“It is also significant that in recent years many religious congregations have grown in confidence in proposing their way of life, both through offering taster weekends and by participating in youth festivals, enabling potential ‘discerners’ to easily encounter religious and take the first steps to find out more about religious life.”

Fr Christopher Jamison, Director of the Vocations Office adds: “There is a gap in the market for meaning in our culture and one of the ways in which women may find that meaning is through religious life.”

Theodora Hawksley, 29, until recently a postdoctoral researcher at the University of Edinburgh, joined the Congregation of Jesus a couple of months ago. She is now living in their house in North London and is taking the first steps towards making vows of poverty, chastity and obedience. She says: "Entering religious life was a decision born of love. It was an acknowledgement that my life has slowly and concretely rearranged itself around the love of God, and around that relationship as the one I prize above all else.”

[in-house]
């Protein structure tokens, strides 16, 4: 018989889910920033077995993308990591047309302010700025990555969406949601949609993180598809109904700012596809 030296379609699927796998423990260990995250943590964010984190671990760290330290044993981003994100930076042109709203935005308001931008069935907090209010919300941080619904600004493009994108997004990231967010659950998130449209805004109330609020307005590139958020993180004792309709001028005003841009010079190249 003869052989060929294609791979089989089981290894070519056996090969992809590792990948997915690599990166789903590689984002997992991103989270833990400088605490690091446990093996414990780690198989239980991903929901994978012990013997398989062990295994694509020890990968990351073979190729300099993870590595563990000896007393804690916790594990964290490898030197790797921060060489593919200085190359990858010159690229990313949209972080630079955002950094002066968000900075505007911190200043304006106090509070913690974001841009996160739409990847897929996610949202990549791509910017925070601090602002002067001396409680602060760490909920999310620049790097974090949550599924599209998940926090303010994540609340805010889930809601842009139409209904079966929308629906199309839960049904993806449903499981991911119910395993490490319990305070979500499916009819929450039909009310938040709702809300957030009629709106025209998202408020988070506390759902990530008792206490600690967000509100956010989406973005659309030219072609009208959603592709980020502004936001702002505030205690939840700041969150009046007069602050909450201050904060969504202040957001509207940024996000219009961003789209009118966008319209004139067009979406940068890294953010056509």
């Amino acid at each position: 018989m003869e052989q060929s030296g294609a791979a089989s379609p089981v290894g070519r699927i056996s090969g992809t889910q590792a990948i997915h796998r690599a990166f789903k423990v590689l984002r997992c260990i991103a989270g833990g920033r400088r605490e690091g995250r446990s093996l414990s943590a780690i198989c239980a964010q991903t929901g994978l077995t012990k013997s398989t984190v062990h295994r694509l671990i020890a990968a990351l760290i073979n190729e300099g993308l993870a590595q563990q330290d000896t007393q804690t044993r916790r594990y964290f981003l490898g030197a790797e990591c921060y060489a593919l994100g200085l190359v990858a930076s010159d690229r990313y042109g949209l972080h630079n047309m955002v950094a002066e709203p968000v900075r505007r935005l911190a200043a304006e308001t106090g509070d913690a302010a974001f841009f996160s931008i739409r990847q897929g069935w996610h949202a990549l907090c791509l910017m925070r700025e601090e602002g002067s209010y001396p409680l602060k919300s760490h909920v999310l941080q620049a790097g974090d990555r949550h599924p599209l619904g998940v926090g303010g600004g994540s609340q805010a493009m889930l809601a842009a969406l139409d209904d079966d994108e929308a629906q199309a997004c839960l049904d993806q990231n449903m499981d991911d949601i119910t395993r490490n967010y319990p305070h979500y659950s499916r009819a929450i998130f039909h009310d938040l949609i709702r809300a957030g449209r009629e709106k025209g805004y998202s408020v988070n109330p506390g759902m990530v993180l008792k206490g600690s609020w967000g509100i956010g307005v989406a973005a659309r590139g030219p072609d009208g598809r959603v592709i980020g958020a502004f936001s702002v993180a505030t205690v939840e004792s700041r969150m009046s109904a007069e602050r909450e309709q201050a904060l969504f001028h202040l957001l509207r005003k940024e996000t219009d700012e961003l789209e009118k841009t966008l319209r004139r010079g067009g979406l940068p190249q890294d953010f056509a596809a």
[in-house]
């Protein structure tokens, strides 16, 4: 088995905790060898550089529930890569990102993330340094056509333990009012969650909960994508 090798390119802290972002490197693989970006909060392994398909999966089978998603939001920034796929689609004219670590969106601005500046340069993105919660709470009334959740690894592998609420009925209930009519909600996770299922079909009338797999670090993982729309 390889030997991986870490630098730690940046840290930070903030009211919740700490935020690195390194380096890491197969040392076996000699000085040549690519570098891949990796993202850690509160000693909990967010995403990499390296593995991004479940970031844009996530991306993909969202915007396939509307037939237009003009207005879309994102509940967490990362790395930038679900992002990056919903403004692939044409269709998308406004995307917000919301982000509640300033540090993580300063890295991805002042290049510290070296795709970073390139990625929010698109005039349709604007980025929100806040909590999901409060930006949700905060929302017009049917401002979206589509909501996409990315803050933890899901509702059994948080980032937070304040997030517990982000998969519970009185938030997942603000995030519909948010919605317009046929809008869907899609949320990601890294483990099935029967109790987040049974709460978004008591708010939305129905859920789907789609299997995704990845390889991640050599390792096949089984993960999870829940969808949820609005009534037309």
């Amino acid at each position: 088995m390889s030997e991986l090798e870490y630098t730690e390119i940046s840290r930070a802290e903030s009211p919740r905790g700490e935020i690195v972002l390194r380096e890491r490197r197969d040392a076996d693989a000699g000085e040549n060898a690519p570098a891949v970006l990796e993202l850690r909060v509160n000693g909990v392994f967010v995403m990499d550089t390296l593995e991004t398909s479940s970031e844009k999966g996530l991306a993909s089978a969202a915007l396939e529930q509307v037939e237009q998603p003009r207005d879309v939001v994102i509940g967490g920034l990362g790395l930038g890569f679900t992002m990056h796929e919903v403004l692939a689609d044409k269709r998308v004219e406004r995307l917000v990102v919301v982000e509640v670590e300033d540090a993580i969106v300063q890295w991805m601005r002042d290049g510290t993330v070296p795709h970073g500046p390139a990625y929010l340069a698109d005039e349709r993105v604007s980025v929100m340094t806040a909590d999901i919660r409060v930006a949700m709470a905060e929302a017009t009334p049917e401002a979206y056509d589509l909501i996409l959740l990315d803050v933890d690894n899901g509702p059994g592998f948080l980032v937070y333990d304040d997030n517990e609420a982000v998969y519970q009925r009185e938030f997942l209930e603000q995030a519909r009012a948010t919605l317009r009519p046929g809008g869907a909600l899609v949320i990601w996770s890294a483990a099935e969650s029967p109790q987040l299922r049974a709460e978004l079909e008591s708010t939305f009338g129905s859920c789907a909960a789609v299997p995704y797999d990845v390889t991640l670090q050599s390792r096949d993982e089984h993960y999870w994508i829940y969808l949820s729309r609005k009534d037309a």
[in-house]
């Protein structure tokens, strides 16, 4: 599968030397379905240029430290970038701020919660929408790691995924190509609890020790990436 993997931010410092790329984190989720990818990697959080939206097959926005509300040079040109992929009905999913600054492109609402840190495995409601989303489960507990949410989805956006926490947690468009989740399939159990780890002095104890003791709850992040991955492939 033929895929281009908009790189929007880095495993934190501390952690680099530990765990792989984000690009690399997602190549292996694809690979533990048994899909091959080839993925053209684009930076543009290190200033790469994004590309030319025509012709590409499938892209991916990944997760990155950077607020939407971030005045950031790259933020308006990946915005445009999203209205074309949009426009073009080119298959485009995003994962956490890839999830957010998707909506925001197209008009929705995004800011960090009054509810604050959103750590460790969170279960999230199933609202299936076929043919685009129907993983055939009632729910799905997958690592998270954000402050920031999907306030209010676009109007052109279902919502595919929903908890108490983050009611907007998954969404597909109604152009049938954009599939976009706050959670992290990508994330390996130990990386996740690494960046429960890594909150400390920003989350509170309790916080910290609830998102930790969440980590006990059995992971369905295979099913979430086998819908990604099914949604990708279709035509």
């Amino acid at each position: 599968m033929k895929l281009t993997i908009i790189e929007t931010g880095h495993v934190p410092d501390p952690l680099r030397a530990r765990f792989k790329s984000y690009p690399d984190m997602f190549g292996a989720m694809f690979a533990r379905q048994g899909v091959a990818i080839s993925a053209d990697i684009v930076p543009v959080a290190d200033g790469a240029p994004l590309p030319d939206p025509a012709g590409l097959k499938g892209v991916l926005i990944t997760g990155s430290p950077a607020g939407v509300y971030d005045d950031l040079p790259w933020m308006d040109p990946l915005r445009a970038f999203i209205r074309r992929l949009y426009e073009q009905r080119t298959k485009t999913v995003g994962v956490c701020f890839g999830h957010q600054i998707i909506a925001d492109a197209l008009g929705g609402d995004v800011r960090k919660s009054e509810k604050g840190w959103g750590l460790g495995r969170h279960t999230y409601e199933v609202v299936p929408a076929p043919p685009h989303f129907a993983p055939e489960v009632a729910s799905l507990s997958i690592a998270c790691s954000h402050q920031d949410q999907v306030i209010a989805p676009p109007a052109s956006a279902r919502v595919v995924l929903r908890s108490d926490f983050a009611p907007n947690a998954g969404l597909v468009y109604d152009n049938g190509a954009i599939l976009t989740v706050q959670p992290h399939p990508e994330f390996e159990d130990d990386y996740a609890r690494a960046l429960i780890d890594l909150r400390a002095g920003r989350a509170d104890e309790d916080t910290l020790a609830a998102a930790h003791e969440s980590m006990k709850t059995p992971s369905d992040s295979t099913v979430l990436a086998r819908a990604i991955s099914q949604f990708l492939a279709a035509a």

The Congregation of Jesus is an apostolic order working outside the cloister in a wide variety of different fields - in education, healthcare, evangelisation and more besides. Both ‘enclosed’/’contemplative’ and ‘apostolic’ orders are on the rise in terms of numbers – there has been a ninefold increase in the number of active religious sisters and a fourfold increase in the number of enclosed sisters in England and Wales.